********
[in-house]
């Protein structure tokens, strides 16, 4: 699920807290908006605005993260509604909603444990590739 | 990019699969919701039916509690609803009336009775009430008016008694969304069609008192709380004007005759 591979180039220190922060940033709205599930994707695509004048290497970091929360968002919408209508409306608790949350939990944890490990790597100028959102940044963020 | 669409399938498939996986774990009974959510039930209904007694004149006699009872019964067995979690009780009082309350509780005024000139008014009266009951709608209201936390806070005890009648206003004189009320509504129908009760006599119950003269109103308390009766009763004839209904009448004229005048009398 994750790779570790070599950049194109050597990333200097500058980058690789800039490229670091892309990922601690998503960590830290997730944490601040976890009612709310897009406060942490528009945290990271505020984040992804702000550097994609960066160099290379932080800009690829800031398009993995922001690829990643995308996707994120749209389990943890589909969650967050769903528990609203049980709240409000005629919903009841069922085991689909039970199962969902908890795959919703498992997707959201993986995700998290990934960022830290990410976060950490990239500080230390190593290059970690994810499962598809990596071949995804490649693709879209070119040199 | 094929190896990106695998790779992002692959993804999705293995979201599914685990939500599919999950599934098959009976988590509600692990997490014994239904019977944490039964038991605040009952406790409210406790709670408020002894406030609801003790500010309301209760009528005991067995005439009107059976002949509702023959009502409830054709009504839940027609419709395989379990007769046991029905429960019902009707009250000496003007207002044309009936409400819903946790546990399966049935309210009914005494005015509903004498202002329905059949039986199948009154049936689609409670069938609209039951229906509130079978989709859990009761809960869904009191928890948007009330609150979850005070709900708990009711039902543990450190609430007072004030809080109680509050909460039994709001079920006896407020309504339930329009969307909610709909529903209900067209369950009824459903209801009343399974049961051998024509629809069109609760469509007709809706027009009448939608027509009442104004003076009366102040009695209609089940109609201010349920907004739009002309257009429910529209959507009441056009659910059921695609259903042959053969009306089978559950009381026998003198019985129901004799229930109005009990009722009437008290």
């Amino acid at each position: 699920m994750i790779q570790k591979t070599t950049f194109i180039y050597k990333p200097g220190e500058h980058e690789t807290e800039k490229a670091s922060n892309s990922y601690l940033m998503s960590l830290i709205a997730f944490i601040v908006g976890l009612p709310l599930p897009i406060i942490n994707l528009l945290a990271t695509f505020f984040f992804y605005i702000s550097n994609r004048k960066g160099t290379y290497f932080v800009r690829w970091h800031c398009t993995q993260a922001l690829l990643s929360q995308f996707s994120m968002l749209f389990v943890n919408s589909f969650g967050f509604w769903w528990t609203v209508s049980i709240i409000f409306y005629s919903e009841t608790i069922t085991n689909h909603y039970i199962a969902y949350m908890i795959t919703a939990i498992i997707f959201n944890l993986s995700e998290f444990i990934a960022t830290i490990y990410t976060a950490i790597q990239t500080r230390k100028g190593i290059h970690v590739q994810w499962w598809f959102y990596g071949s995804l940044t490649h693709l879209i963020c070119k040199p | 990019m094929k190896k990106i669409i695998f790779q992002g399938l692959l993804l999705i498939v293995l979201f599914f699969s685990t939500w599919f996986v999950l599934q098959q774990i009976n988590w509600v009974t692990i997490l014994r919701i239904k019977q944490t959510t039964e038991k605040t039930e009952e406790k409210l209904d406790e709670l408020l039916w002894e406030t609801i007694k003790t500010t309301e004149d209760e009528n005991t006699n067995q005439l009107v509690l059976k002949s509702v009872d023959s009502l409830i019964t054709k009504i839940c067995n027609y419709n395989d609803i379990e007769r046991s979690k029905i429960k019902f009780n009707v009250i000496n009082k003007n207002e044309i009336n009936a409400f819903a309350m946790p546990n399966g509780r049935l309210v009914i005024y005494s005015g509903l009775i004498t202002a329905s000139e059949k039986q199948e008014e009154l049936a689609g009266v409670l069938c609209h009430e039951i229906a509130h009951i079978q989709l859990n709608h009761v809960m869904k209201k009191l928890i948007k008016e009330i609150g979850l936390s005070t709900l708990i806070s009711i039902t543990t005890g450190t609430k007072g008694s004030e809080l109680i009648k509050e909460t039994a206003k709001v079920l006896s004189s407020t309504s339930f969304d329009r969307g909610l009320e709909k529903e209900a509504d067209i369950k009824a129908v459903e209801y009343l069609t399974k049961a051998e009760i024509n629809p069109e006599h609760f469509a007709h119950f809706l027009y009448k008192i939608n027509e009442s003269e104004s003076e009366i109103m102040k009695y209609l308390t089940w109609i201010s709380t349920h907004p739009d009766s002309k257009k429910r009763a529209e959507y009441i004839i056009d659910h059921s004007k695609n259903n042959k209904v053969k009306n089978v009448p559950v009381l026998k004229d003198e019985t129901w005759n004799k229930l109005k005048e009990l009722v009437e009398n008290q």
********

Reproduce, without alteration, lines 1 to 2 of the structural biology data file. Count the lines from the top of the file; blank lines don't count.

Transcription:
[in-house]
């Protein structure tokens, strides 16, 4: 699920807290908006605005993260509604909603444990590739 | 990019699969919701039916509690609803009336009775009430008016008694969304069609008192709380004007005759 591979180039220190922060940033709205599930994707695509004048290497970091929360968002919408209508409306608790949350939990944890490990790597100028959102940044963020 | 669409399938498939996986774990009974959510039930209904007694004149006699009872019964067995979690009780009082309350509780005024000139008014009266009951709608209201936390806070005890009648206003004189009320509504129908009760006599119950003269109103308390009766009763004839209904009448004229005048009398 994750790779570790070599950049194109050597990333200097500058980058690789800039490229670091892309990922601690998503960590830290997730944490601040976890009612709310897009406060942490528009945290990271505020984040992804702000550097994609960066160099290379932080800009690829800031398009993995922001690829990643995308996707994120749209389990943890589909969650967050769903528990609203049980709240409000005629919903009841069922085991689909039970199962969902908890795959919703498992997707959201993986995700998290990934960022830290990410976060950490990239500080230390190593290059970690994810499962598809990596071949995804490649693709879209070119040199 | 094929190896990106695998790779992002692959993804999705293995979201599914685990939500599919999950599934098959009976988590509600692990997490014994239904019977944490039964038991605040009952406790409210406790709670408020002894406030609801003790500010309301209760009528005991067995005439009107059976002949509702023959009502409830054709009504839940027609419709395989379990007769046991029905429960019902009707009250000496003007207002044309009936409400819903946790546990399966049935309210009914005494005015509903004498202002329905059949039986199948009154049936689609409670069938609209039951229906509130079978989709859990009761809960869904009191928890948007009330609150979850005070709900708990009711039902543990450190609430007072004030809080109680509050909460039994709001079920006896407020309504339930329009969307909610709909529903209900067209369950009824459903209801009343399974049961051998024509629809069109609760469509007709809706027009009448939608027509009442104004003076009366102040009695209609089940109609201010349920907004739009002309257009429910529209959507009441056009659910059921695609259903042959053969009306089978559950009381026998003198019985129901004799229930109005009990009722009437008290």